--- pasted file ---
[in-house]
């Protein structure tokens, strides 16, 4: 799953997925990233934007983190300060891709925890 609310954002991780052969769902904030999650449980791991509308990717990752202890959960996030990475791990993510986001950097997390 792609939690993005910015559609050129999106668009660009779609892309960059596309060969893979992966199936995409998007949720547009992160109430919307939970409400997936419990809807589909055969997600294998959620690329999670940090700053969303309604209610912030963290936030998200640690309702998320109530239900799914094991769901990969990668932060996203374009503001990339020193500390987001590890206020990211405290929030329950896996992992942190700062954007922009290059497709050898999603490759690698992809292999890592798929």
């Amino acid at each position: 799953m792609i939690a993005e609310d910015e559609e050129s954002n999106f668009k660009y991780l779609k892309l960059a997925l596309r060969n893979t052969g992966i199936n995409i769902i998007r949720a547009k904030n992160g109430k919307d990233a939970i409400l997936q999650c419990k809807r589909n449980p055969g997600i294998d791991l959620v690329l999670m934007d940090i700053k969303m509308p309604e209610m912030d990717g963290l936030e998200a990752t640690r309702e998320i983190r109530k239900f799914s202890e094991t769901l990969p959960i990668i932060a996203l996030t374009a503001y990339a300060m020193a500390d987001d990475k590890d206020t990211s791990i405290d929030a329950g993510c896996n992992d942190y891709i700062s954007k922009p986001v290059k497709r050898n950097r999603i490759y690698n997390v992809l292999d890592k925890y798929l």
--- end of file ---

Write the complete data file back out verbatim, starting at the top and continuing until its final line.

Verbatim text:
[in-house]
């Protein structure tokens, strides 16, 4: 799953997925990233934007983190300060891709925890 609310954002991780052969769902904030999650449980791991509308990717990752202890959960996030990475791990993510986001950097997390 792609939690993005910015559609050129999106668009660009779609892309960059596309060969893979992966199936995409998007949720547009992160109430919307939970409400997936419990809807589909055969997600294998959620690329999670940090700053969303309604209610912030963290936030998200640690309702998320109530239900799914094991769901990969990668932060996203374009503001990339020193500390987001590890206020990211405290929030329950896996992992942190700062954007922009290059497709050898999603490759690698992809292999890592798929």
């Amino acid at each position: 799953m792609i939690a993005e609310d910015e559609e050129s954002n999106f668009k660009y991780l779609k892309l960059a997925l596309r060969n893979t052969g992966i199936n995409i769902i998007r949720a547009k904030n992160g109430k919307d990233a939970i409400l997936q999650c419990k809807r589909n449980p055969g997600i294998d791991l959620v690329l999670m934007d940090i700053k969303m509308p309604e209610m912030d990717g963290l936030e998200a990752t640690r309702e998320i983190r109530k239900f799914s202890e094991t769901l990969p959960i990668i932060a996203l996030t374009a503001y990339a300060m020193a500390d987001d990475k590890d206020t990211s791990i405290d929030a329950g993510c896996n992992d942190y891709i700062s954007k922009p986001v290059k497709r050898n950097r999603i490759y690698n997390v992809l292999d890592k925890y798929l």